• Eros, Event, and Non-faciality in Malory's "The Tale of Balyn and Balan"

    Eileen Joy (see profile)
    Historical theory and the philosophy of history, Medieval English Literature, Medieval Studies, Philosophy
    Arthurian romances, Phenomenology, Sociology
    Item Type:
    Book chapter
    Arthurian romance, Assemblage theory, Medieval studies, Social theory
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    This essay argues that literary narratives can serve as ideal sites through which to explore the emergence of time’s dissonant conjunctions and surprising forks, arising as they do from minds that are both transhistorical and rooted in particular times and places, and because literary texts are also objects that, as Jonathan Gil Harris has argued, are inherently polychronic and untimely, looking forward and backward and sideward simultaneously and always “out of joint” with their own “times”—more pleated accordion, or palimpsest, than smooth singularity. The specific case study is drawn from Malory’s 15th-century "Morte darthur," viewed as an exemplary site for excavating the traces of a nascently (or proto-)modern human individual who is certainly bound and contained within local and national networks of chivalric tradition and centralized, sovereign authority, but who is also thrust, through "aventure," into the “compulsive and obligatory self-determination” of a certain alienating pastmodernity. In this sense, the medieval knight of Malory’s Arthurian “discography” is untimely in just the way Harris describes the handkerchief in Shakespeare’s "Othello": heterodox time is all “crumpled up” in him. This essay invents the term “pastmodernity” to evoke a special temporal zone in the so-called “medieval” past in which modernity arrives, as it were, in fits and starts ahead of itself, just as “postmodernity” names a variety of temporalities and world “conditions,” whereby modernity is seen as a becoming-something-else while still remaining in “undead” traction with older social, cultural, political, psychic, and like formations. The present moment, in any time, is therefore partly the sum of certain movements of what Cary Howie calls “traherence,” in which nothing really “gets free of what it ostensibly emerges from” and every Now is simultaneously a “not yet” and a “then.”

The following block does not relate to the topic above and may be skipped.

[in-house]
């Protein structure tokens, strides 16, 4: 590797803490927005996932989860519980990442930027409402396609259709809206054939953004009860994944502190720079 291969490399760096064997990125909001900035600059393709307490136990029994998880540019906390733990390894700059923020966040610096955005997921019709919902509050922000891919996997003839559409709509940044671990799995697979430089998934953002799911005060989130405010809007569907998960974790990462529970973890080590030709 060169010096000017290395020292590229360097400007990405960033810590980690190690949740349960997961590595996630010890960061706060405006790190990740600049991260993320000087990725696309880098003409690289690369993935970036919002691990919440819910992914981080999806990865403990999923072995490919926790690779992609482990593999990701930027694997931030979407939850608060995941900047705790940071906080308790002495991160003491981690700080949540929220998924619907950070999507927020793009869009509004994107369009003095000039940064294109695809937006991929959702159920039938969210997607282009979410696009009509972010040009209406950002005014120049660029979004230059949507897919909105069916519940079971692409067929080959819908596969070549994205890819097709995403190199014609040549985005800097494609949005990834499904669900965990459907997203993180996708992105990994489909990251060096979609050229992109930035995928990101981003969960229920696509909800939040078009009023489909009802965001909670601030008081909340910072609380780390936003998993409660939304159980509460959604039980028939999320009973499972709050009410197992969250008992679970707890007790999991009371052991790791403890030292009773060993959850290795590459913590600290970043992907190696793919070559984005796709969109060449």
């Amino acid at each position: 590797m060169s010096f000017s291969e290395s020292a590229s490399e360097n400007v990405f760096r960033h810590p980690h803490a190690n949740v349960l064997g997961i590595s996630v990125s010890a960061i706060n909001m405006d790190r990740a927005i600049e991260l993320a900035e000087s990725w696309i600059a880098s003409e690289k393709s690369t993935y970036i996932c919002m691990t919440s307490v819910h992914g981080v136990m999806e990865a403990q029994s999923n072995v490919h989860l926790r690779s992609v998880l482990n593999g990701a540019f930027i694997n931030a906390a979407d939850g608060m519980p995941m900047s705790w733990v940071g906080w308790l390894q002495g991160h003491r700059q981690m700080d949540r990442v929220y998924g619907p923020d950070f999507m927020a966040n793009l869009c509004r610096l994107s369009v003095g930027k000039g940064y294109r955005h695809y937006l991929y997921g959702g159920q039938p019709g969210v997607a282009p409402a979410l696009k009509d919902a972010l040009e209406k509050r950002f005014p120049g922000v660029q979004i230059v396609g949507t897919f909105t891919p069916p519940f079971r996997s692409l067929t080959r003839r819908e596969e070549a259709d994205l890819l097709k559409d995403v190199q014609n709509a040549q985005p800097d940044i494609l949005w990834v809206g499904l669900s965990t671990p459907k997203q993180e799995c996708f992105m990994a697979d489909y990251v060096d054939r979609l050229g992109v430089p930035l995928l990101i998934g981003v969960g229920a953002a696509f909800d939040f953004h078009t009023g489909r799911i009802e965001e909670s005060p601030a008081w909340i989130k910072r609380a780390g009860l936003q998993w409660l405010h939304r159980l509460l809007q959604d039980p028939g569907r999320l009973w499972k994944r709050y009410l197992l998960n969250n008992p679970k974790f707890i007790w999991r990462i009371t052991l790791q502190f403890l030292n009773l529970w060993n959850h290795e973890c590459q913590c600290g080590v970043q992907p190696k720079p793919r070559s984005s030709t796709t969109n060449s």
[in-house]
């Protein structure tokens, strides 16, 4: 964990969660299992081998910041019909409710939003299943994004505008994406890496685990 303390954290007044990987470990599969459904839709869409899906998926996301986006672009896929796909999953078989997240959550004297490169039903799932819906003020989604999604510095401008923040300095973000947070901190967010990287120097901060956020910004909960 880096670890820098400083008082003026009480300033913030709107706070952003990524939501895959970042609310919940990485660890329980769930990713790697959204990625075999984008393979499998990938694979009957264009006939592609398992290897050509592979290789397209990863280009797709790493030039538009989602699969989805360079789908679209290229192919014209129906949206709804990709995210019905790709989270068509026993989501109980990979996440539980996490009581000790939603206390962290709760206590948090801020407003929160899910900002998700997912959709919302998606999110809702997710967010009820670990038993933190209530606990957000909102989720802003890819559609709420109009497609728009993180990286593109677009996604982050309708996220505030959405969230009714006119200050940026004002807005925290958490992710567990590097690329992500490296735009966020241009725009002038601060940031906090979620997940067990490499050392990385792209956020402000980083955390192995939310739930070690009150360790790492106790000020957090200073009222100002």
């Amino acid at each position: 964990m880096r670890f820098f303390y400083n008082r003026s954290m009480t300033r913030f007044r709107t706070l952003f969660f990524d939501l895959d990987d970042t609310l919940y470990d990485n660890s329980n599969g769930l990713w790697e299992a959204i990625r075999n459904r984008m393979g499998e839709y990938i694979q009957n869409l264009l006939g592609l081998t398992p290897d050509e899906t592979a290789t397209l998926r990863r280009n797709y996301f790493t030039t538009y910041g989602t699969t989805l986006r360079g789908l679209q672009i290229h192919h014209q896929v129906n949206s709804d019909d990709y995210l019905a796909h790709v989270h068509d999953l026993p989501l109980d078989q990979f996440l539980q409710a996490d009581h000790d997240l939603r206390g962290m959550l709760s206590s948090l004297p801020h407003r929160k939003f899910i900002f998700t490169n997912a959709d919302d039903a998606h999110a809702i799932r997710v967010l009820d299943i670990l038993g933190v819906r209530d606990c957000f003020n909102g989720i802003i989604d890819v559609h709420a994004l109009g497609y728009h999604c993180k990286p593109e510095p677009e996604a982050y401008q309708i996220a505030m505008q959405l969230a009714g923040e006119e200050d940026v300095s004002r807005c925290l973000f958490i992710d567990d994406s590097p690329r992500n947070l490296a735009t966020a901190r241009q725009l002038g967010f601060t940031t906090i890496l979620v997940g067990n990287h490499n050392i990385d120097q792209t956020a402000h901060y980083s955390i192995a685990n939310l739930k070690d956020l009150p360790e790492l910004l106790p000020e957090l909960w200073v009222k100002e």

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    Last Updated:
    5 years ago


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